John Joseph Parle MOH

b. 26/05/1920 Omaha, Nebraska. d. 17/07/1943 Sicily.

DATE OF MOH ACTION: 09-10/07/1943 Sicily.

John J Parle MOH

Parle was born on May 26, 1920, in Omaha, Nebraska. His parents, Harry and Mary Parle, went on to have eight more children, one of whom died in infancy.

As a boy, Parle was seen by those who didn’t know him well as solemn and shy, but at home, his parents said he was full of wisecracks, according to a 1943 Omaha Evening World Herald article. The newspaper said that in the eighth grade, Parle decided he wanted to be a Catholic priest and even attended a seminary to prepare. However, it wasn’t the right fit for him, so he came home after a few months. Parle continued to want to be a priest through most of high school, but by the time he graduated, he’d given up on the idea. Instead, he went to Creighton University in Omaha, where he studied to be a certified public accountant.

In 1941, during his junior year of college, Parle joined Creighton’s ROTC program. By January of 1942, the U.S. had entered World War II, so he enlisted in the Naval Reserve. After graduation, Parle began training at the University of Notre Dame, which had one of four midshipmen training centers that were set up during the war. He commissioned into the active-duty Navy on January 28, 1943.  After an initial assignment in Norfolk, Virginia, Parle was assigned to the Northwest African Amphibious Force and attached to LST-375, a landing ship that delivered troops and equipment to beachheads. Parle was the ship’s officer in charge of small landing boats during the invasion of Sicily.

On July 9, 1943, the night before the invasion, Parle’s ship was among tens of thousands of Allied forces preparing for the surprise landing. Around 1:30 a.m. on July 10, his LST had started to swing its smaller landing craft onto the ship’s small cranes to prepare to lower them into the water. One boat was loaded with ammunition, explosives, detonating fuses and smoke pots, which were used to create large smokescreens that troop ships could hide behind. One of those smoke pots accidentally ignited. No one was on the boat, but Parle just happened to be walking past when the smoke pot caught fire. He knew that if it ignited any of the rest of the material on the boat, it would explode, causing a massive fireworks display that would give away the force’s position to the enemy onshore.

Without hesitating, Parle jumped onto the small boat. Despite the fire and blinding smoke, he quickly managed to snuff out the burning fuse; however, he couldn’t seem to put the actual pot out. He eventually grabbed it with both hands, ran to the side of the boat and threw it into the water.  Smoke pots were generally made of fog oil, diesel fuel and other noxious materials, of which Parle inhaled an extensive amount. Sadly, he died a week later, on July 17, due to the damage the smoke pot inflicted on his lungs.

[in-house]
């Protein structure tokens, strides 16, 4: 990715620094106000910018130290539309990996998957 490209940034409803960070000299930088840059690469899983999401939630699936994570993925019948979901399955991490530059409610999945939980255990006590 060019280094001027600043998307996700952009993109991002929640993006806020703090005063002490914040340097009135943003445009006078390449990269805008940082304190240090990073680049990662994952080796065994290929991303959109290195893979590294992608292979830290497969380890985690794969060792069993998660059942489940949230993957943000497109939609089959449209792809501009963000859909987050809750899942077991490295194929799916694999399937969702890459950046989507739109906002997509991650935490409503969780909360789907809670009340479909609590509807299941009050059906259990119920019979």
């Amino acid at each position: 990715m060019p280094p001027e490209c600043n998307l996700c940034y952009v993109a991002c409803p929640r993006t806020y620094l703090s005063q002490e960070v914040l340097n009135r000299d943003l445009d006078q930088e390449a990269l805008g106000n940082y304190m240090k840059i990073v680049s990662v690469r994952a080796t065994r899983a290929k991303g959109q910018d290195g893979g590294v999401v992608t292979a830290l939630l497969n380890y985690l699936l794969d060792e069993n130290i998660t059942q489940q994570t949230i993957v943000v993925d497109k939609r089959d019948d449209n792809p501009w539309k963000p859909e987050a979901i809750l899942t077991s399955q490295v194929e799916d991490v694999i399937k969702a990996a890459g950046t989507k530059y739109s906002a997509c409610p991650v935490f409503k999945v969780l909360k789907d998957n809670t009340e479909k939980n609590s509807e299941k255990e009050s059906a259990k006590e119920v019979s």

However, Parle’s actions kept the small boat from exploding, and more importantly, it ensured that the mission stayed secret. The invasion of Sicily went on to be a success for the Allies and gave U.S. troops a route onto mainland Italy. The victory delivered a devastating blow to Italian dictator Benito Mussolini’s fascist government and eventually toppled his regime.

Parle was quickly nominated for this country’s highest military honor. On January 26, 1944, Parle’s parents received the Medal of Honor on his behalf from Capt. Dixie Kiefer during a high mass at St. John’s Catholic Church on the Creighton University campus. Parle’s body was eventually returned to the U.S. and buried in Holy Sepulchre Cemetery in Omaha.



For valor and courage above and beyond the call of duty as officer-in- charge of small boats in the U.S.S. LST 375 during the amphibious assault on the island of Sicily, 9-10 July 1943. Realizing that a detonation of explosives would prematurely disclose to the enemy the assault about to be carried out, and with full knowledge of the peril involved, Ens. Parle unhesitatingly risked his life to extinguish a smoke pot accidentally ignited in a boat carrying charges of high explosives, detonating fuses and ammunition. Undaunted by fire and blinding smoke, he entered the craft, quickly snuffed out a burning fuse, and after failing in his desperate efforts to extinguish the fire pot, finally seized it with both hands and threw it over the side. Although he succumbed a week later from smoke and fumes inhaled, Ens. Parle’s heroic self-sacrifice prevented grave damage to the ship and personnel and insured the security of a vital mission. He gallantly gave his life in the service of his country.